Find Out What City Wants to Reward You for Reporting Idling Vehicles
New York City is worried about engine idling, and we all can benefit. The New York City Council is introducing a bill to allow for citizens to report idling vehicles, with an important twist—citizens can split the fine with the city.
At a rally on the steps of city hall yesterday, Councilwoman Helen Rosenthal and Councilman Donovan Rochards announced this bill to greatly increase the attention by the public on this issue that is both a public nuisance and an economic drain.
We have strong #idling laws but almost no enforcement @DRichards13 @NRDC pic.twitter.com/dxE9N4yr8f
— Helen Rosenthal (@HelenRosenthal) March 10, 2015
To prevent any sort of vigilante justice on idling, individuals would first have to be trained and certified by the Department of Environmental Protection. As my 12 year-old son said, “I would quickly find a couple of delivery trucks and would soon have enough money to buy a Play Station!” Interestingly enough, it is often children that encourage parents to change behavior. This effort may inspire an army of middle school children to get an entire city to stop idling.
Sustainable America has been working on the issue of unnecessary engine idling for several years because it is such a simple way for the public, and for municipalities to save money while at the same time benefiting the environment.
This aspect of looking at our pocketbooks first is important. At Sustainable America, we are working to reduce our nation’s oil consumption by 50 percent and increase food availability by 50 percent, in the next two decades. The reason we focus on food and transportation is because they are the two biggest expenses for Americans after taking care of shelter.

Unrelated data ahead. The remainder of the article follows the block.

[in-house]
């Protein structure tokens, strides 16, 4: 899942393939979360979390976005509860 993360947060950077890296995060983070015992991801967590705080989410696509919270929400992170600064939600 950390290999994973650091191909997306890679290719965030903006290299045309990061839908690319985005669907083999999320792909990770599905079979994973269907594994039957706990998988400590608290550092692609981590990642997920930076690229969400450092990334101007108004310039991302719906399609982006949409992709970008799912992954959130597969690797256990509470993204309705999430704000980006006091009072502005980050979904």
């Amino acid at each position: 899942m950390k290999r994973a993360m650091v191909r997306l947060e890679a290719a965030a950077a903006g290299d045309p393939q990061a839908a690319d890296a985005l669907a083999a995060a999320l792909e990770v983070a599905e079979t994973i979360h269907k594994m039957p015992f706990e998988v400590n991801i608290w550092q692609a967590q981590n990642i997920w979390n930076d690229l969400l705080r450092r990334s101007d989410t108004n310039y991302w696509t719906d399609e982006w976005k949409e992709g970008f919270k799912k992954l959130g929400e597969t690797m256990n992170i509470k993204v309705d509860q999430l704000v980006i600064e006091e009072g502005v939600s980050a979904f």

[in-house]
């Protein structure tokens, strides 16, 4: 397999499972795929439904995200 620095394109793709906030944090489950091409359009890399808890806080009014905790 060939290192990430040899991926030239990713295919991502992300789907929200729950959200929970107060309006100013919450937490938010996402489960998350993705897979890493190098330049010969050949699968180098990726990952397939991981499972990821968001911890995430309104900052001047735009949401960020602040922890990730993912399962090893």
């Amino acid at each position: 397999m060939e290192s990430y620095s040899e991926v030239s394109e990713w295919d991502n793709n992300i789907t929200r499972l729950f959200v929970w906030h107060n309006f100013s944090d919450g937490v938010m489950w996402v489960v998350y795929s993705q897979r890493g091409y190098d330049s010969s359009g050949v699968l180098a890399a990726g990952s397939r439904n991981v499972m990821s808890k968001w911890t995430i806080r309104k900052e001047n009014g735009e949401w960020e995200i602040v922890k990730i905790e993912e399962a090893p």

If we can make our food and fuel systems more resilient and efficient, we will improve the economic well-being of every American, especially those that are lower on the economic ladder.
The statistics are stunning. According to the U.S. Department of Energy, individual drivers waste almost four million gallons of fuel every day through unnecessary idling. That’s enough to fill five Olympic swimming pools with fuel. Or, put another way, that’s 200,000 barrels of foreign oil each and every day.
That’s just individual drivers. On top of that, workday idling by commercial trucks across the country wastes another 4 million gallons of gasoline and an additional 3 million gallons of diesel.
And there’s a third category—municipal vehicles. Every highway vehicle, parks and recreation vehicle, and even every emergency vehicle is usually running its engine all day simply to keep the lights on. This is all money down the drain. Money from our take home pay that is burned up for nothing. Money from our taxes that is lost to wasted fuel in the city budget.
To make matters worse, there are well known health and environmental issues caused by vehicle exhaust. It is well documented that vehicle exhaust exacerbates asthma and lung diseases. It has also been shown to especially affect pregnant mothers and children with their smaller lungs are more at risk. Again, these health issues are critical. No one wants a city with dirtier air. We all share an interest in a city with cleaner air. But again, these health effects have economic costs. Our kids miss school from asthma attacks, our hospitals are filled with people suffering from lung problems. We can make a dent in that, too.
The great news is that solutions are easy, and we all have a part to play.
In our own cars, the catch phrase is “Don’t sit idle. Turn it off.” We have developed a website called www.ITurnItOff.com. It helps individuals understand that they can save three to five trips to the gas station every year, just by turning off their engine when they are dropping their kids off at school, when they just need to run into the store for a minute, at the car wash, and every single drive through—whether it’s the bank drive through, or even the local fast food restaurant.